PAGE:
Bill Rosenfield’s Another America is not quite what I expected – which, it turns out, is the whole point. Inspired by the 1999 documentary film True Fans by Dan Austin, it’s not explicitly billed as a political play, but it’s easy to assume that it will be, especially for a British audience who’ve heard little else from the USA for the past few years. As with the UK and Brexit, it can be easy – especially if you spend any time on social media – to assume that everyone must have chosen a side and be constantly at odds with those who disagree. In reality, that’s not the case, and as this play ably demonstrates, there are millions of Americans who are just getting on with their lives, fighting their own private battles and enjoying their individual successes. And while Rosenfield’s play can’t quite stretch to showing us all of those people, it certainly gives it a go, with 36 characters played by just three actors.
Basketball and diehard Utah Jazz fan Dan Austin (Marco Young) convinces his brother Jared (Rosanna Suppa) and best friend Clint Ewell (Jacob Lovick) to accompany him on a “pilgrimage” across the country from Venice, California to the Basketball Hall of Fame in Springfield, Massachusetts. Strapped for cash and with only their bikes to get them there, the trio are forced to rely on the kindness of strangers to keep them on the road, with each of their new friends invited to write some words of wisdom on the basketball they carry with them. The three actors take it in turns (sometimes more willingly than others) to play these additional characters, switching accent, personality and gender with impressive ease as we travel across the country. Some of the impact of this is inevitably lost on a non-American audience unfamiliar with the geography or regional idiosyncrasies of the USA, but the voiceover provided by the three travellers provides enough exposition to at least give us a rough idea where we are and what type of town it is.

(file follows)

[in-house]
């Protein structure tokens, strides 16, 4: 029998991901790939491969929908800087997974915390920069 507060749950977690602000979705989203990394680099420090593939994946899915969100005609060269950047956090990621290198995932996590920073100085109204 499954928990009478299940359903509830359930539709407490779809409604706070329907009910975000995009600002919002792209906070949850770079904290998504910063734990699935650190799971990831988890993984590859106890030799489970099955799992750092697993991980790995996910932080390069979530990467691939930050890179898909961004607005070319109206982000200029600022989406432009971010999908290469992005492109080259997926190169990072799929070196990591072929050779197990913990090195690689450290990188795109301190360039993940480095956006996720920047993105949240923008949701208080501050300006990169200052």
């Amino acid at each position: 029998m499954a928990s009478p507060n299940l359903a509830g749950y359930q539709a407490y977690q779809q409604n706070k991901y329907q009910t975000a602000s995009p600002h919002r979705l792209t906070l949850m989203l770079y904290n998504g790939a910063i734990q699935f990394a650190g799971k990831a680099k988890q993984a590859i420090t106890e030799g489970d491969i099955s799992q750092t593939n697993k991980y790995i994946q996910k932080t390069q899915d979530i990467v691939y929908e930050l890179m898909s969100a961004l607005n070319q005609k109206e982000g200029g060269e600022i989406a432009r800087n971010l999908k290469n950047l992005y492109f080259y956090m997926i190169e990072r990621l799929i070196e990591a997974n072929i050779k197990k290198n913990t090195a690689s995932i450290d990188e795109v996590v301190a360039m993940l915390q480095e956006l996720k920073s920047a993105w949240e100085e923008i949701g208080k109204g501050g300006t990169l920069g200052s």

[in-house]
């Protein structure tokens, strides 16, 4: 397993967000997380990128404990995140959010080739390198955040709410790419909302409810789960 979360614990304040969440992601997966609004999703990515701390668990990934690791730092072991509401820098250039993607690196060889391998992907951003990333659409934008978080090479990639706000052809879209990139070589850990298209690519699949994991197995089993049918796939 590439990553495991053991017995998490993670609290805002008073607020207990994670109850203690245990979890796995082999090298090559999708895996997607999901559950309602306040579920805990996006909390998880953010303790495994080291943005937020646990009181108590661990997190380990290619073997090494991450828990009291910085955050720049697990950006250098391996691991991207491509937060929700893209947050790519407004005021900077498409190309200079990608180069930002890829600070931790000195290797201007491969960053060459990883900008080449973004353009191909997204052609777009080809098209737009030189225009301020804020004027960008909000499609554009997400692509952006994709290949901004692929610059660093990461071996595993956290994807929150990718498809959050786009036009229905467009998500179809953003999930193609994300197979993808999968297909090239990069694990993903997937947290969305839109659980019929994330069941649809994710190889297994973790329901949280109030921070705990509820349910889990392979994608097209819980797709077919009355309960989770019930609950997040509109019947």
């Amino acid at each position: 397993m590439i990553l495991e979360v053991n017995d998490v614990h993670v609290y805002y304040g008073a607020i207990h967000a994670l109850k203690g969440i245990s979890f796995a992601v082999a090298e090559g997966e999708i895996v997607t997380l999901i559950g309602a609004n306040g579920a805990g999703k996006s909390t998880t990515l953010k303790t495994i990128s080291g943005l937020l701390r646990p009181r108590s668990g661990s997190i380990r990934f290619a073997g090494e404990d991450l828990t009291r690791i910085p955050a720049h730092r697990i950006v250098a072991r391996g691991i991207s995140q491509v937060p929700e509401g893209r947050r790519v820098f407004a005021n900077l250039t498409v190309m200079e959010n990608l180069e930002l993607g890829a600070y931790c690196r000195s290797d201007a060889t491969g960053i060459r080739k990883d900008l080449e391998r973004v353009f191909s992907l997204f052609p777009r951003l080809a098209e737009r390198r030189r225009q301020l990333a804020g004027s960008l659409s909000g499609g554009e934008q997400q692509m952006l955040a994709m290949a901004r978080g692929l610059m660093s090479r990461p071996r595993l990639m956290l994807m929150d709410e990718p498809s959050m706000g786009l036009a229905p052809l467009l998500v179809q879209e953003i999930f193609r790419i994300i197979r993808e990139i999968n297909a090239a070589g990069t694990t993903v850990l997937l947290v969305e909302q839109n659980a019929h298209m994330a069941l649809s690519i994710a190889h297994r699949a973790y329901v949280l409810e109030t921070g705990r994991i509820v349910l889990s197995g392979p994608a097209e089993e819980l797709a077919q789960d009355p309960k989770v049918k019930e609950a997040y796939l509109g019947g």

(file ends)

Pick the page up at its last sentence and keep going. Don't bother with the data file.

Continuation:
The steady pace, minimalist set design and absence of much drama in the plot means that in different hands, the play might not work. As it is, Jacob Lovick, Rosanna Suppa and Marco Young really bring it to life, engaging in a very natural way with both the audience and each other even before the play begins. Their friendship is completely believable, to the point that there are moments where it’s not completely clear if they’re still on script or just messing with each other. The result is a gently meandering production from director Joseph Winters, which doesn’t get the pulse racing (with the exception of one unexpected moment at the end of Act 1) but does provide an interesting snapshot of a USA most of us have never seen or even knew existed.
Oh, and if you’re not a basketball fan? It doesn’t matter, because ultimately, just as it’s not a play about politics, nor is this a play about basketball. The sport and its hallowed Hall of Fame might provide the trio with the push they need to start moving, but in the end they’re each travelling towards their own personal destination – and none of those destinations have anything to do with Utah Jazz. This is a story about regular people finding their way in life, and whatever our political, sport or other allegiances, that’s something we can all relate to.
Another America continues at Park Theatre until 30th April.